Streets Of London (Ralph McTell)

Thumb of Ralph

Many people have turned down other people’s song, but few turn down their own song. Often it’s because they don’t have enough faith in it like country singer Eddie Miller who, in 1946, wrote a song called Release Me. He spent four years touting his song to various artists who all turned it down. He re-recorded it no less than five times but still had no luck getting someone to sing it, so eventually he recorded it himself and scored a big country hit. Twenty one years later Engelbert Humperdinck took the song to number one in the UK chart and made it a million seller.

Ralph McTell is most famous in the UK for his one and only hit Streets Of London, but he very nearly didn’t have a hit with it. In 1966 the Croydon-born singer/songwriter, then called Ralph May, having spent a few years busking on the streets of Europe began, whilst in Paris, writing a song called Streets of Paris for his forthcoming debut album Eight Frames A Second. It was based on his experiences of hitchhiking and busking around Europe. The song addresses many of the everyday sights you would see in a big city, homelessness, elderly people, lonely people and various odd members of society.

A couple of years later and realising the title didn’t really work he changed the title to Streets of London which are not all references from London, but from his home town of Croydon as Ralph explained, “Three of the characters in the song are Croydon characters, for example, there was no Seaman’s Mission in Croydon, but there was a working man’s hostel, but working man’s hostel doesn’t scan terribly well, but people come up to me and say, ‘I’ve seen that place, I know that place and they seem to know all the characters and when the song is translated to other languages, they just change the city.” The hostel is in Mitcham Road and the opening line ‘Have you seen the old man In the closed-down market’ is a reference to Surrey Street market. The all-night cafe is Mick’s cafe on Fleet Street.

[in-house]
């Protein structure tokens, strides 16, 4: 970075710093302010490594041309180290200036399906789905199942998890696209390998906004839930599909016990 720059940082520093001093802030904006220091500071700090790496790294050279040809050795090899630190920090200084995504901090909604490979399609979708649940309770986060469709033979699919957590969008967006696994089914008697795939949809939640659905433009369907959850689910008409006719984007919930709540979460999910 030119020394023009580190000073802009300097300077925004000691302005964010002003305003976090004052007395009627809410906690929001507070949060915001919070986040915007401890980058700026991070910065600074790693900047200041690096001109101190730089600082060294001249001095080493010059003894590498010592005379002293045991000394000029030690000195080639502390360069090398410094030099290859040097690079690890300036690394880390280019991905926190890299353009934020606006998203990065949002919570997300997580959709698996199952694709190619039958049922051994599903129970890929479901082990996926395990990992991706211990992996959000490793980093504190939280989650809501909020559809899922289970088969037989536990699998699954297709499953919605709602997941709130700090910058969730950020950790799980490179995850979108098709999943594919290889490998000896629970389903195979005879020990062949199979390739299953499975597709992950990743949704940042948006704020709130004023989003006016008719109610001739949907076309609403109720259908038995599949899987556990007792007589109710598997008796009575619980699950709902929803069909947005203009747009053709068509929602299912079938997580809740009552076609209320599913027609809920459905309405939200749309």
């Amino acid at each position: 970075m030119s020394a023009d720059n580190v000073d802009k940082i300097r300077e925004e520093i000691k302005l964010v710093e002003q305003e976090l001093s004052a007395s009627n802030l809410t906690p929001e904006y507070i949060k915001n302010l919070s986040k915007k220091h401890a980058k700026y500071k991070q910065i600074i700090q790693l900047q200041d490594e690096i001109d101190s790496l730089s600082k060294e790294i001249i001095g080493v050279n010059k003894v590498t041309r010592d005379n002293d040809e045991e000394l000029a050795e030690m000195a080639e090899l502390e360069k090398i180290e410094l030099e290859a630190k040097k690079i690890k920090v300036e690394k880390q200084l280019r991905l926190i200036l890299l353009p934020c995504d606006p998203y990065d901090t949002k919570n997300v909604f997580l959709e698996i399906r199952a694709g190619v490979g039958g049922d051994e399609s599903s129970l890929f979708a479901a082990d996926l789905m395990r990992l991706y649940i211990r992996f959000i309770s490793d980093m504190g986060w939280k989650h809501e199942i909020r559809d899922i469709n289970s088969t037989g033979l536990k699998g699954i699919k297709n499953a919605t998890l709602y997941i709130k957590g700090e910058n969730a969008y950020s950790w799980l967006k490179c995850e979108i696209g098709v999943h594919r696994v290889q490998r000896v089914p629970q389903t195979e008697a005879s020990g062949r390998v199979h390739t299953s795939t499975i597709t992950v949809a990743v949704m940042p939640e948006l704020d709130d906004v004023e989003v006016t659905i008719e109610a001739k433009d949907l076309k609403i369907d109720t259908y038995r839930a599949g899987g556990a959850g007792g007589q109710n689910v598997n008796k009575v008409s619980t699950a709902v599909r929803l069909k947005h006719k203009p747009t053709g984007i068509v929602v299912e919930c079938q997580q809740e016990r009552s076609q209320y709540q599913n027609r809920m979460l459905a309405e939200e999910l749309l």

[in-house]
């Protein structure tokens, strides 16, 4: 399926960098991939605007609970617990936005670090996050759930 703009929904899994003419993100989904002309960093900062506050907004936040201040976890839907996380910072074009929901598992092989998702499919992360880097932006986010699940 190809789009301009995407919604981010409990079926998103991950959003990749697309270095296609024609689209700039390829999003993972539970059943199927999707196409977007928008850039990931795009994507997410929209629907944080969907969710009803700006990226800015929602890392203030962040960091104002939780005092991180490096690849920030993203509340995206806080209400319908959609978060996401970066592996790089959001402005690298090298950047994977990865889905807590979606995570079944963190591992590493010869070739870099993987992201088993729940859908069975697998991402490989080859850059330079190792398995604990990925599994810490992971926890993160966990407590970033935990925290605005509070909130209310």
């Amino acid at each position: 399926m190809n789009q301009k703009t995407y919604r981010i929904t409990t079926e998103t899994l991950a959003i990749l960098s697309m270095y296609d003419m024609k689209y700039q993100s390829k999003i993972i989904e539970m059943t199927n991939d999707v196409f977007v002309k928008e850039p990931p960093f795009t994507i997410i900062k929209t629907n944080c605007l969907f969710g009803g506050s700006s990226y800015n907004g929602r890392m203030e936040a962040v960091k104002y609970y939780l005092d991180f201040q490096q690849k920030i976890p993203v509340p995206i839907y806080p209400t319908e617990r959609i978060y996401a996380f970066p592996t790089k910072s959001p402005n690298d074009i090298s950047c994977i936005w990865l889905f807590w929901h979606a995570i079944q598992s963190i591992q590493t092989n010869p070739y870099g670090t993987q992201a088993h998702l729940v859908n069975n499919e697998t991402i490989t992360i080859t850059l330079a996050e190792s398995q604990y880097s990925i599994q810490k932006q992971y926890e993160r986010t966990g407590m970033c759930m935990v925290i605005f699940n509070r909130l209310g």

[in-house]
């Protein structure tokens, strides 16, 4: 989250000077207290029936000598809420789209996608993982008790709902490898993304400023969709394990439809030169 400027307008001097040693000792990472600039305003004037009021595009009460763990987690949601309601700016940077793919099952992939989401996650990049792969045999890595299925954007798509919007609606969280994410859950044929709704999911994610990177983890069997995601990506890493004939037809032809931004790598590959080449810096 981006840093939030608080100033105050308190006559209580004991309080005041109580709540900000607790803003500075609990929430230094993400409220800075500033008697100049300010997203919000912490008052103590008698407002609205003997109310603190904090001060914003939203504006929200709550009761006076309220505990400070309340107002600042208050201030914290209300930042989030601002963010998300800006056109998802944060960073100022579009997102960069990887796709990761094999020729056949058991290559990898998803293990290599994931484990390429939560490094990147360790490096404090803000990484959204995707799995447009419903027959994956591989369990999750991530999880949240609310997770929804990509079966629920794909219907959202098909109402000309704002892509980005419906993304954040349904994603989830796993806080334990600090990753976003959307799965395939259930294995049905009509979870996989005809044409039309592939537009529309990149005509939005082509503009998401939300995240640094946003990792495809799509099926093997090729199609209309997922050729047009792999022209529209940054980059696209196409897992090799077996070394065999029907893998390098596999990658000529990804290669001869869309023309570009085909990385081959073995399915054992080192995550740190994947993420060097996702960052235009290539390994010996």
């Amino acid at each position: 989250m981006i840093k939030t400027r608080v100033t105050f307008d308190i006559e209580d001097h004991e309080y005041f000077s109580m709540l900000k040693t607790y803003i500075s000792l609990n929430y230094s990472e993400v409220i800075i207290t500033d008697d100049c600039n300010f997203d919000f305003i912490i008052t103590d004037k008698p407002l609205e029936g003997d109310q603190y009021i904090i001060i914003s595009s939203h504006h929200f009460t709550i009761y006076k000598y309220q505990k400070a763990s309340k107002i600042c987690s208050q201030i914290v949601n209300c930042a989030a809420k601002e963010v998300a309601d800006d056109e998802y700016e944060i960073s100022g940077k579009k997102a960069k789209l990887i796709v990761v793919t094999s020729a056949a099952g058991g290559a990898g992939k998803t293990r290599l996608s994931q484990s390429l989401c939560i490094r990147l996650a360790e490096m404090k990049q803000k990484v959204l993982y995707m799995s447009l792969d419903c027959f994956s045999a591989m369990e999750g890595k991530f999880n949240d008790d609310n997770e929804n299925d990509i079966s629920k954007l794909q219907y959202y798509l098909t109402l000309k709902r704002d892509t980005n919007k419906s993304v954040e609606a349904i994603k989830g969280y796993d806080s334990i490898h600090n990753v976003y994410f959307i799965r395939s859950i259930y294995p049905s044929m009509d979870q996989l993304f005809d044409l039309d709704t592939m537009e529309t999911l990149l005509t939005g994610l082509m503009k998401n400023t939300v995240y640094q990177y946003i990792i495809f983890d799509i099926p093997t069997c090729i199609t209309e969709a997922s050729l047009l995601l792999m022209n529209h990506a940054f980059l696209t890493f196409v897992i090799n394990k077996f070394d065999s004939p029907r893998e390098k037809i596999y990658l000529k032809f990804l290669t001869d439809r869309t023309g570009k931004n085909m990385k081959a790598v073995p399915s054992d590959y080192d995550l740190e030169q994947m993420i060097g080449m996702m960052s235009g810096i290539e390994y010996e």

Ralph first recorded it in 1969 and then explained what happened next, “I offered it to a professional singer on the circuit and he thought it was a bit sad so I thought maybe it is. But it was dear {producer} Gus Dudgeon, who had produced my first two albums, who persuaded me to record it and add it as the very last track on my second album, Spiral Staircase.” He re-recorded the song for a single that made the Dutch chart in 1972 and re-recorded it yet again for the version that made the UK chart in 1974.

Ralph only recently learned that he was named Ralph after the classical composer Ralph Vaughan-Williams.  He was impressed and said, “It was my rather wayward dad who once did a gardening job at Ralph’s house and loved the name. I took my surname from the bluesman Blind Willie McTell. When I was a kid I was obsessed with the guitar and was particularly interested in black American finger-style blues guitar. There was an LP that came out in the early 60s which had a track on it called Statesboro Blues played on a 12-string guitar and I just had to get a 12-string and I became known as the bloke who played the Willie McTell song so it was a natural progression to change my name.”

In 2011, Ralph is back with a new album called Songs For 6-strings and starts a tour on September 27th which runs until 11 December. For more information, click here.  http://www.ralphmctell.co.uk/tour.php

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